Case Involving Expert Testimony Based on a Misunderstanding of the Law
In State Dep't of Transp. v. Byrd, 254 So. 2d 836 (Fla. 1st DCA 1971), as part of a road-widening project, the Department of Transportation ("DOT") condemned a strip of land that was used by a motel for parking.
On appeal, DOT argued that the trial court erred in refusing to admit testimony of the department's appraiser that the taking would not result in severance damages because the lost parking spaces could be relocated on a portion of the motel's property where a shuffleboard court was located.
The district court, however, concluded that the trial court properly excluded the appraiser's testimony because it was based upon a misconception of the law of severance damages and failed to take into account the loss of use of the shuffleboard court area. See id. at 837.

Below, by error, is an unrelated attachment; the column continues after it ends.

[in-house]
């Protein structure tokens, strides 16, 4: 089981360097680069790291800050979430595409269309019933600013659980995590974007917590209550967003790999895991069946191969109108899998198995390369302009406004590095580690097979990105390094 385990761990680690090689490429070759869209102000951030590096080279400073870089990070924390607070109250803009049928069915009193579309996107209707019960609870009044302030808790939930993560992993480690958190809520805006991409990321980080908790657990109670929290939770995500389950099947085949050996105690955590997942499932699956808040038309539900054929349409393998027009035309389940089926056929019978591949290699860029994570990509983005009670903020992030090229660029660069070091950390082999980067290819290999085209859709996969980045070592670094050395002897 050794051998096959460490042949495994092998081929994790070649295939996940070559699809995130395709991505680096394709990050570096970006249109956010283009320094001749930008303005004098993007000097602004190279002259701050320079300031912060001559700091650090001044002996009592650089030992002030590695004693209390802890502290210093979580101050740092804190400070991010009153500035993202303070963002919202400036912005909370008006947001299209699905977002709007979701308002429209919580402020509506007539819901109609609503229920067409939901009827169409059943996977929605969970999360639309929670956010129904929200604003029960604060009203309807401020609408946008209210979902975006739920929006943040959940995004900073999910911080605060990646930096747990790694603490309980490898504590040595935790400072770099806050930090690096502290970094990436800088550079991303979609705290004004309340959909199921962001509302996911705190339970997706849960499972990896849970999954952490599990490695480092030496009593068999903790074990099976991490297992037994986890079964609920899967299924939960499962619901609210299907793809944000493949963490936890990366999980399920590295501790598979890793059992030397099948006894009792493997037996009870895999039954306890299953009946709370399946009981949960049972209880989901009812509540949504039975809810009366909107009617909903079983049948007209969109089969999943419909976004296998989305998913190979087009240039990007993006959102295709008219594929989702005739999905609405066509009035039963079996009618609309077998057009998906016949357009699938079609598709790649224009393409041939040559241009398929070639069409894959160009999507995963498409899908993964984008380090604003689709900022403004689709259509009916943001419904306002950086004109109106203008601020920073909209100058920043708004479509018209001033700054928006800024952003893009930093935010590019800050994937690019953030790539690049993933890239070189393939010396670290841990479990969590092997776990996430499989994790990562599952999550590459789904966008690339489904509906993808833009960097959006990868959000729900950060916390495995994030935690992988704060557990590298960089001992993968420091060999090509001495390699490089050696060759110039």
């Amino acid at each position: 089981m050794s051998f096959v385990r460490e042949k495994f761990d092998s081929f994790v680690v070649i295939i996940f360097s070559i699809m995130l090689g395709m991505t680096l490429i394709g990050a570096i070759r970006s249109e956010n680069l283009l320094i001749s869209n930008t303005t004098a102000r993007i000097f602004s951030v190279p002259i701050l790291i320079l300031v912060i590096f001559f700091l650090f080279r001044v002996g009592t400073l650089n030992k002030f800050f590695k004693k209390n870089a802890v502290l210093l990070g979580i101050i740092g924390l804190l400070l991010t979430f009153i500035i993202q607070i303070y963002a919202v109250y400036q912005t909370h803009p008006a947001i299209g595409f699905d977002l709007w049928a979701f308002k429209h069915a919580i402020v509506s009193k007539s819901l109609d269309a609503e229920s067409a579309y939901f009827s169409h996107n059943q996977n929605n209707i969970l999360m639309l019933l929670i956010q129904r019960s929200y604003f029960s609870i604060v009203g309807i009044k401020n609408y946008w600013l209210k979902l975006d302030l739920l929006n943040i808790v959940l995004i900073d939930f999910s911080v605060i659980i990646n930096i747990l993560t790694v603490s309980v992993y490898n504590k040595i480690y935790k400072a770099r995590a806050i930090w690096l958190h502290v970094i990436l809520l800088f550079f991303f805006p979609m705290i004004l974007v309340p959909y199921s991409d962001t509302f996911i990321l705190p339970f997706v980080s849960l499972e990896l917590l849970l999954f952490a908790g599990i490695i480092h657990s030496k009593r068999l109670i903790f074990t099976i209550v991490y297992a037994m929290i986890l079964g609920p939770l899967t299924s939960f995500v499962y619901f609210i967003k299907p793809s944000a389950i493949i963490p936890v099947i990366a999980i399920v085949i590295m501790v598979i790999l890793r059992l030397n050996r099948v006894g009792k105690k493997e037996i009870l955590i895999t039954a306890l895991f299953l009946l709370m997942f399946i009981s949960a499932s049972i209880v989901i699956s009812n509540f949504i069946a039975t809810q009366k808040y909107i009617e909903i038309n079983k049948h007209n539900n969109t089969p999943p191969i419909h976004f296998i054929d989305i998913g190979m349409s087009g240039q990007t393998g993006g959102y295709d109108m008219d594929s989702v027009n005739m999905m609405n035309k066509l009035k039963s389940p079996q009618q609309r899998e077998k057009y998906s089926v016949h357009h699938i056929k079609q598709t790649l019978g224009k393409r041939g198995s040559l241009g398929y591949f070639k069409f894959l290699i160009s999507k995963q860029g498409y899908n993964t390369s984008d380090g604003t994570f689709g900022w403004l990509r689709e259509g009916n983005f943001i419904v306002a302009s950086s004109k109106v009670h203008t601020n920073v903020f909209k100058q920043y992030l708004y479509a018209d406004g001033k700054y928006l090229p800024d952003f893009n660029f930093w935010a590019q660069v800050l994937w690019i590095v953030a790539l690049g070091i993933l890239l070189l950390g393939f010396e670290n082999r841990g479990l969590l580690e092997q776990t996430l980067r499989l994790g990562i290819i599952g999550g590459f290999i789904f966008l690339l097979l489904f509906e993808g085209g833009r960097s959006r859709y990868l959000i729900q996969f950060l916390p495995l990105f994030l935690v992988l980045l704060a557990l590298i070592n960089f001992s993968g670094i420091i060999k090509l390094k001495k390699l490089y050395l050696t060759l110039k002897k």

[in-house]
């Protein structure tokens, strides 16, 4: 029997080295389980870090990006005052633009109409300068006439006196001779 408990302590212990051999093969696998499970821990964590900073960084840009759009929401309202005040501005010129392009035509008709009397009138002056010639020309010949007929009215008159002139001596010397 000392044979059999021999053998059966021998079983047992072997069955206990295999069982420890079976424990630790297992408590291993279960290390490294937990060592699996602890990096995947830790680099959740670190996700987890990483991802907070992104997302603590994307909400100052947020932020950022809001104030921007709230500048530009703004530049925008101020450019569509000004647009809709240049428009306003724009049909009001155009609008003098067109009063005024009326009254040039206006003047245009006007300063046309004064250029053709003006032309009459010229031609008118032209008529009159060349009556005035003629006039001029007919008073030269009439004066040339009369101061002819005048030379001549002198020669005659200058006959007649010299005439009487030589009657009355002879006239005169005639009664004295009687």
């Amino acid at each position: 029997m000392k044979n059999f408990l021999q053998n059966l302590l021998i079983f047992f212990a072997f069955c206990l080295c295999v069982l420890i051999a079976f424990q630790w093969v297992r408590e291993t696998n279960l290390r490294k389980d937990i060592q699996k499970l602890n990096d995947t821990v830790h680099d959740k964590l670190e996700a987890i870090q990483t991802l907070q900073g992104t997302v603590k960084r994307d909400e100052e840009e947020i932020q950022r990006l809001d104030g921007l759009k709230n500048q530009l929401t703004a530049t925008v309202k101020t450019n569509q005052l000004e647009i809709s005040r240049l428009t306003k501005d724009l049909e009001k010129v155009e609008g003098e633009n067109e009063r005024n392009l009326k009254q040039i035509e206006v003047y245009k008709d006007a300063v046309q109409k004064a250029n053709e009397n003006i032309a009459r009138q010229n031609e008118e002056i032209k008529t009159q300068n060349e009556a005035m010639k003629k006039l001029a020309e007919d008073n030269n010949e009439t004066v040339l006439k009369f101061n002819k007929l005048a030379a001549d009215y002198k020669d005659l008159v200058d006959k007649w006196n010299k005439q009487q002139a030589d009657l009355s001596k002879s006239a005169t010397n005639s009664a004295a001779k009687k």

The district court explained, "The expert's opinion ignores the reality of the missing shuffleboard court or if the same were to be rebuilt on yet another portion of appellees' property, the expert ignores the reduction in value of a motel with smaller grounds for its guests to enjoy or perhaps lesser area for expansion." Id. at 836-37.
Similarly, in Williams v. State Dep't of Transp., 579 So. 2d 226 (Fla. 1st DCA 1991) the First District held that DOT's expert's testimony was based on a misconception of the law.
At trial, the expert first testified that the taking would result in severance damages of $ 177,000 if nothing was done to correct the loss of parking.
However, the expert stated that a rear parking area could be constructed on the remaining property at a cost of approximately $ 24,000.
The expert opined that the value of the remainder property converted to parking was $ 48,000.
Thus, the expert concluded that all of the damages and effects to the remainder could be cured by the payment of $ 72,000.
Relying on Byrd, the district court concluded that the expert's testimony was based on a misconception of the law and should not have been admitted. See 579 So. 2d at 229. Spe